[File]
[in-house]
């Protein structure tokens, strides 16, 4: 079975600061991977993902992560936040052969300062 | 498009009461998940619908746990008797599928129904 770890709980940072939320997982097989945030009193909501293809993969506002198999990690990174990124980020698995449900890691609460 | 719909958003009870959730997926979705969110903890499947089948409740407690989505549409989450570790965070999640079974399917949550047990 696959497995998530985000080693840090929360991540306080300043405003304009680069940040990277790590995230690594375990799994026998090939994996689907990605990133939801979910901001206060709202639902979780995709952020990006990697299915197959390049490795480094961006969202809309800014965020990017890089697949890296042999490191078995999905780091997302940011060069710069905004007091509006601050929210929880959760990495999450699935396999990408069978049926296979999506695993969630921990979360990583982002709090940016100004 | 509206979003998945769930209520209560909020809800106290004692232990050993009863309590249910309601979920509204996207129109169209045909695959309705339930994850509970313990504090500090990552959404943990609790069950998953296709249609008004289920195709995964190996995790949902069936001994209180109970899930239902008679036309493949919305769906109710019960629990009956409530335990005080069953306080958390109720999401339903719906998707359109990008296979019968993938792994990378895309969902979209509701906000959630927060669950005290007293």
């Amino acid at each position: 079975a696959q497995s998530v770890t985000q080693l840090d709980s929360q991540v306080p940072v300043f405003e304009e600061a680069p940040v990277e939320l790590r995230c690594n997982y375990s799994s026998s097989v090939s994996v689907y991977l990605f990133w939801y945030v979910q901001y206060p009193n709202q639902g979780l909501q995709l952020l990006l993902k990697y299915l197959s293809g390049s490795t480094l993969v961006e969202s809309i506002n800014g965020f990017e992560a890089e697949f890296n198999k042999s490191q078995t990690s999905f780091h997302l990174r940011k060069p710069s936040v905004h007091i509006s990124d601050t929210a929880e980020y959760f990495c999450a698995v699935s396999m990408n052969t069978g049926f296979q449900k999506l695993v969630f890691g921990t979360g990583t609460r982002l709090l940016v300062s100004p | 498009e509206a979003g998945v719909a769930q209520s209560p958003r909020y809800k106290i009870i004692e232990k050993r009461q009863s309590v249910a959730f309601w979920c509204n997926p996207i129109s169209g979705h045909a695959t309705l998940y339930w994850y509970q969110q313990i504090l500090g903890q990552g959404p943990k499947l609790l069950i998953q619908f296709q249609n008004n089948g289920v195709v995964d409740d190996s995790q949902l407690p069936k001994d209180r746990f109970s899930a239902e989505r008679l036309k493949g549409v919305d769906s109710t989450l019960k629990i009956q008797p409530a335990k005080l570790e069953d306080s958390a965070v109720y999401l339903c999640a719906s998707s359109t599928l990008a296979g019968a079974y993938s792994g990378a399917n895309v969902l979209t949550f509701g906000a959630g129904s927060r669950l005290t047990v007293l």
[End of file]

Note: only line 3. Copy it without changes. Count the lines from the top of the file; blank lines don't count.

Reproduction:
């Amino acid at each position: 079975a696959q497995s998530v770890t985000q080693l840090d709980s929360q991540v306080p940072v300043f405003e304009e600061a680069p940040v990277e939320l790590r995230c690594n997982y375990s799994s026998s097989v090939s994996v689907y991977l990605f990133w939801y945030v979910q901001y206060p009193n709202q639902g979780l909501q995709l952020l990006l993902k990697y299915l197959s293809g390049s490795t480094l993969v961006e969202s809309i506002n800014g965020f990017e992560a890089e697949f890296n198999k042999s490191q078995t990690s999905f780091h997302l990174r940011k060069p710069s936040v905004h007091i509006s990124d601050t929210a929880e980020y959760f990495c999450a698995v699935s396999m990408n052969t069978g049926f296979q449900k999506l695993v969630f890691g921990t979360g990583t609460r982002l709090l940016v300062s100004p | 498009e509206a979003g998945v719909a769930q209520s209560p958003r909020y809800k106290i009870i004692e232990k050993r009461q009863s309590v249910a959730f309601w979920c509204n997926p996207i129109s169209g979705h045909a695959t309705l998940y339930w994850y509970q969110q313990i504090l500090g903890q990552g959404p943990k499947l609790l069950i998953q619908f296709q249609n008004n089948g289920v195709v995964d409740d190996s995790q949902l407690p069936k001994d209180r746990f109970s899930a239902e989505r008679l036309k493949g549409v919305d769906s109710t989450l019960k629990i009956q008797p409530a335990k005080l570790e069953d306080s958390a965070v109720y999401l339903c999640a719906s998707s359109t599928l990008a296979g019968a079974y993938s792994g990378a399917n895309v969902l979209t949550f509701g906000a959630g129904s927060r669950l005290t047990v007293l």